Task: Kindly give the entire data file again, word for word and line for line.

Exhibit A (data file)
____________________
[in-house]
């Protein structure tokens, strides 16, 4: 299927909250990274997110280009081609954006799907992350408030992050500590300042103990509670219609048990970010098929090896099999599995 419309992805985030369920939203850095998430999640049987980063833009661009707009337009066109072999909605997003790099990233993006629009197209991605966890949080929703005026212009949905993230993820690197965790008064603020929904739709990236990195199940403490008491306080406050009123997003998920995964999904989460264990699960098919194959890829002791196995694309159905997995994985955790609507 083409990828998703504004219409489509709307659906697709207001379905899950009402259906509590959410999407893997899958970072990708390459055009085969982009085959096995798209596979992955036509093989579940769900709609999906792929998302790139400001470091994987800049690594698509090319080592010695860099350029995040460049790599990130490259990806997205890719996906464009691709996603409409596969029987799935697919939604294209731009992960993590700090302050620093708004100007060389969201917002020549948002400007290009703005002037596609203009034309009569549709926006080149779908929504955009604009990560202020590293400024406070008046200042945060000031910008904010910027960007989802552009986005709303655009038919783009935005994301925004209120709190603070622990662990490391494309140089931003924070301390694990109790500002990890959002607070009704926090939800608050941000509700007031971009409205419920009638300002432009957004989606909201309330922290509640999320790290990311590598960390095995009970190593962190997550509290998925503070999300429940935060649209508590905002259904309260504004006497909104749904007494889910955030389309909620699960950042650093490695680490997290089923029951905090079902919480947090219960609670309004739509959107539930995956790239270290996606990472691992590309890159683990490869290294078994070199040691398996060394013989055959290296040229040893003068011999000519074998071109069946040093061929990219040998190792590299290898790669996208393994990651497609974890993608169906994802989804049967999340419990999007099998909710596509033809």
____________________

[in-house]
């Protein structure tokens, strides 16, 4: 299927909250990274997110280009081609954006799907992350408030992050500590300042103990509670219609048990970010098929090896099999599995 419309992805985030369920939203850095998430999640049987980063833009661009707009337009066109072999909605997003790099990233993006629009197209991605966890949080929703005026212009949905993230993820690197965790008064603020929904739709990236990195199940403490008491306080406050009123997003998920995964999904989460264990699960098919194959890829002791196995694309159905997995994985955790609507 083409990828998703504004219409489509709307659906697709207001379905899950009402259906509590959410999407893997899958970072990708390459055009085969982009085959096995798209596979992955036509093989579940769900709609999906792929998302790139400001470091994987800049690594698509090319080592010695860099350029995040460049790599990130490259990806997205890719996906464009691709996603409409596969029987799935697919939604294209731009992960993590700090302050620093708004100007060389969201917002020549948002400007290009703005002037596609203009034309009569549709926006080149779908929504955009604009990560202020590293400024406070008046200042945060000031910008904010910027960007989802552009986005709303655009038919783009935005994301925004209120709190603070622990662990490391494309140089931003924070301390694990109790500002990890959002607070009704926090939800608050941000509700007031971009409205419920009638300002432009957004989606909201309330922290509640999320790290990311590598960390095995009970190593962190997550509290998925503070999300429940935060649209508590905002259904309260504004006497909104749904007494889910955030389309909620699960950042650093490695680490997290089923029951905090079902919480947090219960609670309004739509959107539930995956790239270290996606990472691992590309890159683990490869290294078994070199040691398996060394013989055959290296040229040893003068011999000519074998071109069946040093061929990219040998190792590299290898790669996208393994990651497609974890993608169906994802989804049967999340419990999007099998909710596509033809």